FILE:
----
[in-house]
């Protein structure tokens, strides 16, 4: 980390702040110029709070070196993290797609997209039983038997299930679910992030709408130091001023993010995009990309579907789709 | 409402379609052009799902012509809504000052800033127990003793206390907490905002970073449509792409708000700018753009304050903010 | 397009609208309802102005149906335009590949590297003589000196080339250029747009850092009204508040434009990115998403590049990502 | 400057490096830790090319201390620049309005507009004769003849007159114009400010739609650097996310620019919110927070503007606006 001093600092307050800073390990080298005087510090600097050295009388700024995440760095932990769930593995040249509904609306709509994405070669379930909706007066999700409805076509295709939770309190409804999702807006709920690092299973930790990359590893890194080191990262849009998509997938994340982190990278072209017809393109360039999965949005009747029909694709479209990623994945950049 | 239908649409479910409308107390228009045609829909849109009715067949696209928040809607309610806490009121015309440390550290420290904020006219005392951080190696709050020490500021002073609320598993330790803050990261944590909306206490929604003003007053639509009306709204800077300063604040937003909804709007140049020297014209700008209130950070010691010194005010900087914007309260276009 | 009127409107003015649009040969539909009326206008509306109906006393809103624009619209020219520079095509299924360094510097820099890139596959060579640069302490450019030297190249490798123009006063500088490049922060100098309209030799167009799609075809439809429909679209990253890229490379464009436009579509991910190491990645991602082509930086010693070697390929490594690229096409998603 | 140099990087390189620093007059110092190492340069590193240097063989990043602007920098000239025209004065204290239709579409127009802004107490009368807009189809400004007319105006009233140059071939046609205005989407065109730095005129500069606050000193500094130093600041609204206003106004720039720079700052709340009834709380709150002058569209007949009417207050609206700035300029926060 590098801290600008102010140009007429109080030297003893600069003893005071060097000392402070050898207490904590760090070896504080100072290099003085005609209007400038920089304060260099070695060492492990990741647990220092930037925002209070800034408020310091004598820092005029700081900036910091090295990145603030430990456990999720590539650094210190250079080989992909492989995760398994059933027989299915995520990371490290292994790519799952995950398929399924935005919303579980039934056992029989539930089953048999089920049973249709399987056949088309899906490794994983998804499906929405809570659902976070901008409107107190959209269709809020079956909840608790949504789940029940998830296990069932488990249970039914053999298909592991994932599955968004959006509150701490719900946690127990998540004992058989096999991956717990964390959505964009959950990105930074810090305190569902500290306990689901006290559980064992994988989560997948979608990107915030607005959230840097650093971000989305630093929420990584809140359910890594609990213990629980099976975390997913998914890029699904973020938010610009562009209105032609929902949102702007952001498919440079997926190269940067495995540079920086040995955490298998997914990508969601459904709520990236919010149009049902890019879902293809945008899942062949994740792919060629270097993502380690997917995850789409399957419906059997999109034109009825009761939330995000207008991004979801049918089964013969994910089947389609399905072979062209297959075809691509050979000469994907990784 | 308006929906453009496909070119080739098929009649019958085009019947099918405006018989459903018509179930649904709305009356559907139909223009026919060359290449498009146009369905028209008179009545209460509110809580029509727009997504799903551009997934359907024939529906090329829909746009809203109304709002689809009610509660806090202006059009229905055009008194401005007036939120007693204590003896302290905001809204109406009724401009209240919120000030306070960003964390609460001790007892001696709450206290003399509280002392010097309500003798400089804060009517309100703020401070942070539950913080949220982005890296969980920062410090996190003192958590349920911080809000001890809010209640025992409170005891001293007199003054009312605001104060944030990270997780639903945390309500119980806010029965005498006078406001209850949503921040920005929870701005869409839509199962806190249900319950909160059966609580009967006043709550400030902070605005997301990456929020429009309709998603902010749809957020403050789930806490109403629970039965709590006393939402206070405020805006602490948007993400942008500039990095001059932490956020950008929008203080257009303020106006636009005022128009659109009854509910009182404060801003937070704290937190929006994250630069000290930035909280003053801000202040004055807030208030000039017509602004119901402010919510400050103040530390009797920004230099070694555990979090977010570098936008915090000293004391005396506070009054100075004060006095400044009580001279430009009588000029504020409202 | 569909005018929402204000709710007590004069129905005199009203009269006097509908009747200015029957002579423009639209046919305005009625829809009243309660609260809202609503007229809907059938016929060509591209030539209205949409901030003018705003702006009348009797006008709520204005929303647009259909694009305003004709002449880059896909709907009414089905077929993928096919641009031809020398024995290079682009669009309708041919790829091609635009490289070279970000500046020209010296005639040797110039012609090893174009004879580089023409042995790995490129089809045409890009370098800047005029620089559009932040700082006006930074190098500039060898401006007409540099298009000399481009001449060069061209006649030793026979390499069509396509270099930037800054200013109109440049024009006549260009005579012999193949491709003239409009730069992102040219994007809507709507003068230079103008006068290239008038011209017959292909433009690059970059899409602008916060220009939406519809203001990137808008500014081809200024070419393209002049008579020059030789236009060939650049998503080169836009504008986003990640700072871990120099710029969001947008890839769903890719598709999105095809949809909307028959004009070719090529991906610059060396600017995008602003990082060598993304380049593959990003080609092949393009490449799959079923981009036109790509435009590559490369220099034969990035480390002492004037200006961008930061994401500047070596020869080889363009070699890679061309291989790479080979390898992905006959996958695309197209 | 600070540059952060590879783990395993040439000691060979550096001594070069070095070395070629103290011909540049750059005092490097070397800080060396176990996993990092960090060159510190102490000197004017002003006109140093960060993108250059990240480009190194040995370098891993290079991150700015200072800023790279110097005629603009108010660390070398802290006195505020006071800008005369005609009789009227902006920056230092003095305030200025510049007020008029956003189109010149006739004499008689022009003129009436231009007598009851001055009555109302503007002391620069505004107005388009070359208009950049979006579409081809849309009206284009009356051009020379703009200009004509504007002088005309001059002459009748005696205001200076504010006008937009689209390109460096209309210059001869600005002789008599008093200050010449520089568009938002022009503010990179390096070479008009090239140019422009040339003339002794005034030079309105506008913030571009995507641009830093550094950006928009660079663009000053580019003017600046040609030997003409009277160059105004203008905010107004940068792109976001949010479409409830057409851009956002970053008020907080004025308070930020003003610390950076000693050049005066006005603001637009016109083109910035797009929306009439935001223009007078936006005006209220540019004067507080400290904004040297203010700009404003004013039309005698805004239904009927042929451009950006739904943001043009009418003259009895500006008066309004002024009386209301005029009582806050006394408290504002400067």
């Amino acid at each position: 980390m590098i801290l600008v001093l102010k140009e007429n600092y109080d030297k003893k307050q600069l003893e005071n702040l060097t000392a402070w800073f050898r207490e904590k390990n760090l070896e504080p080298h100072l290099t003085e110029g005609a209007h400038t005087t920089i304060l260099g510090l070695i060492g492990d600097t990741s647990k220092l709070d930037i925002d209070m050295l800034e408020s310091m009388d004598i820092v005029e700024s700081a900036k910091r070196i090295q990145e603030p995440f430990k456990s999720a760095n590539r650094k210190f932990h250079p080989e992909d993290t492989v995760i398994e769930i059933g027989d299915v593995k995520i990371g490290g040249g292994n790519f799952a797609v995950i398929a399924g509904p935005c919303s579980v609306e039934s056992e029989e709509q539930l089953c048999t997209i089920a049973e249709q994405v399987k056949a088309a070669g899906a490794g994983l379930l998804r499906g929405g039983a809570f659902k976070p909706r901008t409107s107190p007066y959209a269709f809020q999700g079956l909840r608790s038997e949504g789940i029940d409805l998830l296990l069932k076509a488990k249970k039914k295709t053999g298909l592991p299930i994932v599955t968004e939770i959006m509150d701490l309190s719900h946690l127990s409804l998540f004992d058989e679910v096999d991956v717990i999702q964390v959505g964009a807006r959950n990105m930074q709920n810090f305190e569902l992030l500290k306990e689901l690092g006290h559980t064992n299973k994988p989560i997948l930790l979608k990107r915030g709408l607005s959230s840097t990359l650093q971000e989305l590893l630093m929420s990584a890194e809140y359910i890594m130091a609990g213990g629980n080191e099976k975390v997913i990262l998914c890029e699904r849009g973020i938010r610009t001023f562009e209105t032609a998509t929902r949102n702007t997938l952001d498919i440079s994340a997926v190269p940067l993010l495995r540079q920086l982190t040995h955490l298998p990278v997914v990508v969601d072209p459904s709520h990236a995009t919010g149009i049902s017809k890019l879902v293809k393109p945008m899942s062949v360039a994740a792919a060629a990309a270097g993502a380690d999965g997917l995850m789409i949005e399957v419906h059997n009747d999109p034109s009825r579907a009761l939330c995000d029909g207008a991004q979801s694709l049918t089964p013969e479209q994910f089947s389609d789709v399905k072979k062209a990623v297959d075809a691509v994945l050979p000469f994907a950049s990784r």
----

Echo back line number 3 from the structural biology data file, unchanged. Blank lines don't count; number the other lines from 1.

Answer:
């Amino acid at each position: 980390m590098i801290l600008v001093l102010k140009e007429n600092y109080d030297k003893k307050q600069l003893e005071n702040l060097t000392a402070w800073f050898r207490e904590k390990n760090l070896e504080p080298h100072l290099t003085e110029g005609a209007h400038t005087t920089i304060l260099g510090l070695i060492g492990d600097t990741s647990k220092l709070d930037i925002d209070m050295l800034e408020s310091m009388d004598i820092v005029e700024s700081a900036k910091r070196i090295q990145e603030p995440f430990k456990s999720a760095n590539r650094k210190f932990h250079p080989e992909d993290t492989v995760i398994e769930i059933g027989d299915v593995k995520i990371g490290g040249g292994n790519f799952a797609v995950i398929a399924g509904p935005c919303s579980v609306e039934s056992e029989e709509q539930l089953c048999t997209i089920a049973e249709q994405v399987k056949a088309a070669g899906a490794g994983l379930l998804r499906g929405g039983a809570f659902k976070p909706r901008t409107s107190p007066y959209a269709f809020q999700g079956l909840r608790s038997e949504g789940i029940d409805l998830l296990l069932k076509a488990k249970k039914k295709t053999g298909l592991p299930i994932v599955t968004e939770i959006m509150d701490l309190s719900h946690l127990s409804l998540f004992d058989e679910v096999d991956v717990i999702q964390v959505g964009a807006r959950n990105m930074q709920n810090f305190e569902l992030l500290k306990e689901l690092g006290h559980t064992n299973k994988p989560i997948l930790l979608k990107r915030g709408l607005s959230s840097t990359l650093q971000e989305l590893l630093m929420s990584a890194e809140y359910i890594m130091a609990g213990g629980n080191e099976k975390v997913i990262l998914c890029e699904r849009g973020i938010r610009t001023f562009e209105t032609a998509t929902r949102n702007t997938l952001d498919i440079s994340a997926v190269p940067l993010l495995r540079q920086l982190t040995h955490l298998p990278v997914v990508v969601d072209p459904s709520h990236a995009t919010g149009i049902s017809k890019l879902v293809k393109p945008m899942s062949v360039a994740a792919a060629a990309a270097g993502a380690d999965g997917l995850m789409i949005e399957v419906h059997n009747d999109p034109s009825r579907a009761l939330c995000d029909g207008a991004q979801s694709l049918t089964p013969e479209q994910f089947s389609d789709v399905k072979k062209a990623v297959d075809a691509v994945l050979p000469f994907a950049s990784r």